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No Man Knows My Pastries: The Secret Not Sacred Recipes of Sister Enid Christensen Paperback – November 15, 1992
"Enlightenment Now: The Case for Reason, Science, Humanism, and Progress"
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Roger Salazar emerges from two hours in make-up ready for another book appearance. In his arms is an enormous, multicolored, molded Jell-O. "I never thought I would parlay my theater degree into book promotion," says Salazar, author of No Man Knows My Pastries: The Secret (not Sacred) Recipes of Sister Enid Christensen. In nylons, permed wig, and press-on nails, Salazar has become Sister Enid Christensen, the quintessential Mormon housewife. Elaborating on the spiritual aspects of Jell-O sculpting, Salazar hints that his new cookbook published by Signature Books is a tongue-in-cheek parody of life in Utah. He is quick to brag that he knows hundreds of ways to prepare Jell-o, zucchini, and spam "three prerequisites to any successful suburban Utah meal." "I'm so proud to come from the Jell-O Belt," jokes Salazar, "which you may know stretches all the way from Burley, Idaho to Snowflake, Arizona. West Valley City (a suburb of Salt Lake City) is, of course, the Jell-O capital of the world!" Sister Christensen considers her recipes the height of haute cuisine. "These days people are tired of steak and potatoes," she says. "they crave more sophisticated dishes like casseroles." She breaks into a husky, contra-alto rendition of "Casserole-serole" to the tune of "Que Sera, Sera." "It's time for Martha Stewart to move over," laughs this self- proclaimed 'post-feminist icon,' "because people like me are coming out of the kitchen. It's the nineties, after all." No Man Knows My Pastries, with over 100 recipes and 50 photographs, bridges the gap between easy and edible, fast and fashionable. "It liberates housewives and house-husbands from kitchen drudgery, allowing them to focus on basic family values like sitting around the T.V." She adds, "Fast foods are glorious technological advances brought forth to assist in spreading the good word from the good book. Cooking from scratch leaves little time for church and family." "At first I was reluctant to share my special recipes," Sister Christensen explains. "It was not until God told me I was hiding my light under a bushel, and my dear friend Roger promised me advanced royalties, that I agreed to part with my sweet family's favorite recipes." Sister Christensen's creations include such mouthwatering temptations as "Sweet and Sour Spam," "Fig and Orange Jell-O Mold," "Sausage Souffle," "Tomato Soup Cake," "Processed Cheese Dip," "Bologna Angel Wings" (for the holidays), "Lumpy Dick" (a dumpling delicacy), and "Irish Postum" (Mormons don't drink coffee). "There may actually be some recipes in this book that can be used to make something edible," says Salt Lake Tribune's book reviewer Paul Swenson, "but mostly it should be kept out of the kitchen. You need a room with plenty of space to lie down and roll around in spasms of hilarity, away from hot surfaces and sharp objects." --Associated Press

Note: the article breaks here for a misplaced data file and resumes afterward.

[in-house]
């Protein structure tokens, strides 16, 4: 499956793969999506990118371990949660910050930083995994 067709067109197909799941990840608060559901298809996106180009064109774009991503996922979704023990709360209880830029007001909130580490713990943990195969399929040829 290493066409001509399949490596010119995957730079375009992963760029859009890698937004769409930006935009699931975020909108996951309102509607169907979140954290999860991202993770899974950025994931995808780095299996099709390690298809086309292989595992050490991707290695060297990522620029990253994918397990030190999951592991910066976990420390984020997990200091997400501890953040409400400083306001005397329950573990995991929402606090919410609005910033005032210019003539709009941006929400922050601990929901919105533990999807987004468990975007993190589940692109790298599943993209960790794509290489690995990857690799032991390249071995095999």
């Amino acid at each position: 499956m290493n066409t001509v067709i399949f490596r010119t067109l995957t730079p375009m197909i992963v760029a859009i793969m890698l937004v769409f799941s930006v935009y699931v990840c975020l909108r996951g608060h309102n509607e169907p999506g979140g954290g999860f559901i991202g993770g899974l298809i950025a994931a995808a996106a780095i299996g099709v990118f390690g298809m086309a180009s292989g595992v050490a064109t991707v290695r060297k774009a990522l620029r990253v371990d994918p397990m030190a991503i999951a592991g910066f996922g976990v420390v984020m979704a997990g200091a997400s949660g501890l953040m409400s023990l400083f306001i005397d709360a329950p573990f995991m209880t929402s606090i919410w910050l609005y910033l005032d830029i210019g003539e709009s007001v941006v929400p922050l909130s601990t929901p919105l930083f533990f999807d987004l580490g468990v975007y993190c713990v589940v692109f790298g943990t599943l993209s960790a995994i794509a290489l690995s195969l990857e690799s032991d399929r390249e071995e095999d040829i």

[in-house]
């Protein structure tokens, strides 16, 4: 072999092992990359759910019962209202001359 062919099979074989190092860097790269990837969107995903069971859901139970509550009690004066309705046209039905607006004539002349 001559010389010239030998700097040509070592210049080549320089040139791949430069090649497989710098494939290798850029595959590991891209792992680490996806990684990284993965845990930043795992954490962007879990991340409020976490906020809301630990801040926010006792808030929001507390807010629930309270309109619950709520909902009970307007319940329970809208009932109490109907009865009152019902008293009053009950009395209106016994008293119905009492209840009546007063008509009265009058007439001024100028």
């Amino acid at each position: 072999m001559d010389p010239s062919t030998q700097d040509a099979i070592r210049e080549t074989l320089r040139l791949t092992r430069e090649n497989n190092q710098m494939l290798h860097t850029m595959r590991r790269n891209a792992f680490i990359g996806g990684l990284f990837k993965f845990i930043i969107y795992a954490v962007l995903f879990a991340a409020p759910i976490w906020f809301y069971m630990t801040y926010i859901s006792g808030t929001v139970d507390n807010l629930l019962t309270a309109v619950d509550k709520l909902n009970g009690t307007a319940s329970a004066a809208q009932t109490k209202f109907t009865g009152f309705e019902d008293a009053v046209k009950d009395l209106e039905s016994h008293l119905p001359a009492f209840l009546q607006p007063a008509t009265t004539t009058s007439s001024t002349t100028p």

About the Author
Roger B. Salazar, a hairdresser, claims to have acquired cherished recipes from his Salt Lake Valley Relief Society clientele, which is how he conjured up "Sister Enid Christensen," the alleged co-author of his humorous book, No Man Knows My Pastries: The Secret (Not Sacred) Recipes of Sister Enid Christensen. Michael G. Wightman, a Salt Lake City music composer (part-time) and house painter (full-time), says he inherited family cookbooks from generations of zucchini-loving progenitors. These, along with his keen sense of humor and natural "Mo-look," were invaluable contributions to No Man Knows My Pastries: The Secret (Not Sacred) Recipes of Sister Enid Christensen, which he co-authored and for which he posed as "Brother Christensen."